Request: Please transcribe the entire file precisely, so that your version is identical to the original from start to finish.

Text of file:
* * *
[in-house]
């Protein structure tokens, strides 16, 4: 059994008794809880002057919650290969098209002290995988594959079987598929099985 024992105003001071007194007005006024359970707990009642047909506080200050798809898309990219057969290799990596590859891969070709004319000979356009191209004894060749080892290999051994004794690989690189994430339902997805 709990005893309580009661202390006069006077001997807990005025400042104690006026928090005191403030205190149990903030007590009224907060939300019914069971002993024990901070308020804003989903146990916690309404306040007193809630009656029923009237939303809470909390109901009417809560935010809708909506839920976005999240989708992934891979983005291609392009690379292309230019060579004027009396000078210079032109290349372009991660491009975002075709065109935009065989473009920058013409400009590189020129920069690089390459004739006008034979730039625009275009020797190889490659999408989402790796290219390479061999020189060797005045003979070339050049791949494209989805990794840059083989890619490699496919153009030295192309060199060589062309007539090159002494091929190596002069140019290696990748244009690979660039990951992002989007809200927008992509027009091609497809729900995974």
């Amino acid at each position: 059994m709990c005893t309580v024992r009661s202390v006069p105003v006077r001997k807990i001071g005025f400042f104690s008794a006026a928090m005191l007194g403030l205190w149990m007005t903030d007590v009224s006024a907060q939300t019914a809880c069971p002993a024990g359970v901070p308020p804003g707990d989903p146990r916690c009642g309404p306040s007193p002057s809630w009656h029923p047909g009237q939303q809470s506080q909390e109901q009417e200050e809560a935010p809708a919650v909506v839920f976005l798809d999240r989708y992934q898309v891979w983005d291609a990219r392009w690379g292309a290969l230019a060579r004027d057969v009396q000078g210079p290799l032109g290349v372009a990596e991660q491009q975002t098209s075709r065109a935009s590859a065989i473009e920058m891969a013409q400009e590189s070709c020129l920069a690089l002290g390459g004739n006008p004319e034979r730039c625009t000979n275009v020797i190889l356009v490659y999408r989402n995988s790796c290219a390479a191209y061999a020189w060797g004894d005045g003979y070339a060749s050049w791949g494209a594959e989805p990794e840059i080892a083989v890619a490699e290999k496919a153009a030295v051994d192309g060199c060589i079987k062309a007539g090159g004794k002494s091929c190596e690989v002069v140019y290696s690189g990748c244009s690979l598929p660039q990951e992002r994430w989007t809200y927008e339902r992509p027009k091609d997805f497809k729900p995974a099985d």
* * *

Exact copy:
[in-house]
């Protein structure tokens, strides 16, 4: 059994008794809880002057919650290969098209002290995988594959079987598929099985 024992105003001071007194007005006024359970707990009642047909506080200050798809898309990219057969290799990596590859891969070709004319000979356009191209004894060749080892290999051994004794690989690189994430339902997805 709990005893309580009661202390006069006077001997807990005025400042104690006026928090005191403030205190149990903030007590009224907060939300019914069971002993024990901070308020804003989903146990916690309404306040007193809630009656029923009237939303809470909390109901009417809560935010809708909506839920976005999240989708992934891979983005291609392009690379292309230019060579004027009396000078210079032109290349372009991660491009975002075709065109935009065989473009920058013409400009590189020129920069690089390459004739006008034979730039625009275009020797190889490659999408989402790796290219390479061999020189060797005045003979070339050049791949494209989805990794840059083989890619490699496919153009030295192309060199060589062309007539090159002494091929190596002069140019290696990748244009690979660039990951992002989007809200927008992509027009091609497809729900995974």
């Amino acid at each position: 059994m709990c005893t309580v024992r009661s202390v006069p105003v006077r001997k807990i001071g005025f400042f104690s008794a006026a928090m005191l007194g403030l205190w149990m007005t903030d007590v009224s006024a907060q939300t019914a809880c069971p002993a024990g359970v901070p308020p804003g707990d989903p146990r916690c009642g309404p306040s007193p002057s809630w009656h029923p047909g009237q939303q809470s506080q909390e109901q009417e200050e809560a935010p809708a919650v909506v839920f976005l798809d999240r989708y992934q898309v891979w983005d291609a990219r392009w690379g292309a290969l230019a060579r004027d057969v009396q000078g210079p290799l032109g290349v372009a990596e991660q491009q975002t098209s075709r065109a935009s590859a065989i473009e920058m891969a013409q400009e590189s070709c020129l920069a690089l002290g390459g004739n006008p004319e034979r730039c625009t000979n275009v020797i190889l356009v490659y999408r989402n995988s790796c290219a390479a191209y061999a020189w060797g004894d005045g003979y070339a060749s050049w791949g494209a594959e989805p990794e840059i080892a083989v890619a490699e290999k496919a153009a030295v051994d192309g060199c060589i079987k062309a007539g090159g004794k002494s091929c190596e690989v002069v140019y290696s690189g990748c244009s690979l598929p660039q990951e992002r994430w989007t809200y927008e339902r992509p027009k091609d997805f497809k729900p995974a099985d």